Like what you’ve read? Don’t miss your chance to hear Peter in person when he opens up the 2014 LMC Annual Conference! He’ll speak on Thursday, June 19 from 9-10:30 a.m. Hope to see you this summer!

Friday, March 21, 2014

Getting On Board with Freight Rail Safety

Photos: Officials from the cities of Wayzata, Big Lake, Glyndon, Winona, and staff from the League of Minnesota Cities met with Congressman Tim Walz (top right) and other rail safety stakeholders this week. 

Congressman Tim Walz (D-MN) met with city officials and other stakeholders on Wednesday at the League of Minnesota Cities to talk about freight rail shipping safety and what cities need to better prepare for rail-related disasters.

While only a small fraction of freight rail travel each year is impacted by failures such as leaks, explosions and derailments, the impact of these incidents can be catastrophic—think of the Quebec derailment that killed 47 people last year.

Recent headlines regarding spills of dangerous chemicals and derailments have clustered in the northern US and Canada. A boom in the oil industry has in part driven an increase in regional freight rail traffic, said Walz. And while freight rail use has gone up, things like inspections and equipment upgrades may not have kept pace.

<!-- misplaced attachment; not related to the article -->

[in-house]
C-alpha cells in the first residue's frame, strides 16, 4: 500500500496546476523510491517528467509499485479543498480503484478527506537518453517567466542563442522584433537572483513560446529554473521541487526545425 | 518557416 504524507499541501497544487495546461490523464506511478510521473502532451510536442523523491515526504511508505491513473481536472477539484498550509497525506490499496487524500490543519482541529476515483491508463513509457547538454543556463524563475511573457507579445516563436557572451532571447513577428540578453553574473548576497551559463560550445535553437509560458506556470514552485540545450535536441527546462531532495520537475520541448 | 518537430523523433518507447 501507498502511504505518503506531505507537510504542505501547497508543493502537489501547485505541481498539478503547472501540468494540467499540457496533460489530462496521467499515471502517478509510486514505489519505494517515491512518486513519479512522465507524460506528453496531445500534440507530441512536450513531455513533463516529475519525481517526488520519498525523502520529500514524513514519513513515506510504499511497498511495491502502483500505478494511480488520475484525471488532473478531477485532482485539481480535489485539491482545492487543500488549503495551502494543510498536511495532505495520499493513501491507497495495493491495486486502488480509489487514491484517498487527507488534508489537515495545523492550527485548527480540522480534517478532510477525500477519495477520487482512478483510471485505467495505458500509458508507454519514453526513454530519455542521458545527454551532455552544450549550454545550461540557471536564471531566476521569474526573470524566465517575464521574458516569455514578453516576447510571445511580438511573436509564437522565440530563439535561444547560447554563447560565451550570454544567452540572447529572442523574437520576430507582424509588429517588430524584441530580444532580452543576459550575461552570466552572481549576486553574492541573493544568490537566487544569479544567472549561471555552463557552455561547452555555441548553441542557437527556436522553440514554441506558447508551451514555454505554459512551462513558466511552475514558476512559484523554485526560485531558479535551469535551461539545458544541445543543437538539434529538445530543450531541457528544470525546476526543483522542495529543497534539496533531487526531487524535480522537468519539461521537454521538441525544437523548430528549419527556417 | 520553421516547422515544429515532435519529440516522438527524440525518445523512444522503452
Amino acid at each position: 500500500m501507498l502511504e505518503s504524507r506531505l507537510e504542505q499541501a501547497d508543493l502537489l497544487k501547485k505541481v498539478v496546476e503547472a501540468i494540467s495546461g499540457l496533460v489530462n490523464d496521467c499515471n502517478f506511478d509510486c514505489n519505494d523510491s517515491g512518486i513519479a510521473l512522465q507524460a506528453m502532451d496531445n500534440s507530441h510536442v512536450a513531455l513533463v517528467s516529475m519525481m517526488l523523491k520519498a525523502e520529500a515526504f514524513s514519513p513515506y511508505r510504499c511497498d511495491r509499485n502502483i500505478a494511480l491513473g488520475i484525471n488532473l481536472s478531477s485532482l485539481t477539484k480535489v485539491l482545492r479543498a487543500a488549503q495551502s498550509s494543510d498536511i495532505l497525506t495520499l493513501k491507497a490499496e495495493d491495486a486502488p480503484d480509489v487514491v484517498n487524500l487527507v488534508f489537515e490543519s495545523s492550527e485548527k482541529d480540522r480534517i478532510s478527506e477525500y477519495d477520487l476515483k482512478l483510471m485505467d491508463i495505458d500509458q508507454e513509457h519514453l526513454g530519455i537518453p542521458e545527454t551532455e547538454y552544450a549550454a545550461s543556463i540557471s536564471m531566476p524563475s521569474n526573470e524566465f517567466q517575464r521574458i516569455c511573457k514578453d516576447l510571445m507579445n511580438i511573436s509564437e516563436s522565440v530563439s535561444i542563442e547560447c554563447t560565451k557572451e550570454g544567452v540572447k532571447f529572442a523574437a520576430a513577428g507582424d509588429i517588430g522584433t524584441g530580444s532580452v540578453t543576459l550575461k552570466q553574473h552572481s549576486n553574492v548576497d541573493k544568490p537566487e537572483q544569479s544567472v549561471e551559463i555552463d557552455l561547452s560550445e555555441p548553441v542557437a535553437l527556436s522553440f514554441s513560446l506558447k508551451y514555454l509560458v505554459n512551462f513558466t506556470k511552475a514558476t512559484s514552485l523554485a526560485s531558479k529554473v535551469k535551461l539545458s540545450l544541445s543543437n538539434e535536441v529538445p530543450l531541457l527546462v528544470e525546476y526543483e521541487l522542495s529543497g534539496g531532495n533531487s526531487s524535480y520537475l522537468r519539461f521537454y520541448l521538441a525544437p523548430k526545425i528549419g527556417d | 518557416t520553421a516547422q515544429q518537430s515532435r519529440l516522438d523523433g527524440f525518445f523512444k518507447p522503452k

City officials at the hearing voiced a need for communication and coordination of training opportunities for local police and fire—those who would be first on the scene of a derailment, fire, or spill. They also stressed that the average city does not have the resources such as compressed air foam to fight a large oil fire for more than a few minutes.

Just getting the range of perspectives present into the same room was a big deal. State, city and rail industry representatives all thanked Walz and each other for the opportunity to work together.
Walz said that action taken in Minnesota could ultimately influence policy on a federal level—meaning that the feedback provided by Minnesota cities today could result in better safety policies and procedures for all U.S. cities in the future. All aboard? Thought so.

Thursday, March 20, 2014

Research Q of the Week: Help with the Minnesota Government Data Practices Act (3/20)

Question: A citizen requested copies of some city records, and staff isn't sure whether the information is public data. We've checked with the city attorney, who reviewed the law, but the answer is still unclear. What now?

Answer: Well, one of your city council’s options is to request a free advisory opinion from the Information Policy Analysis Division (IPAD).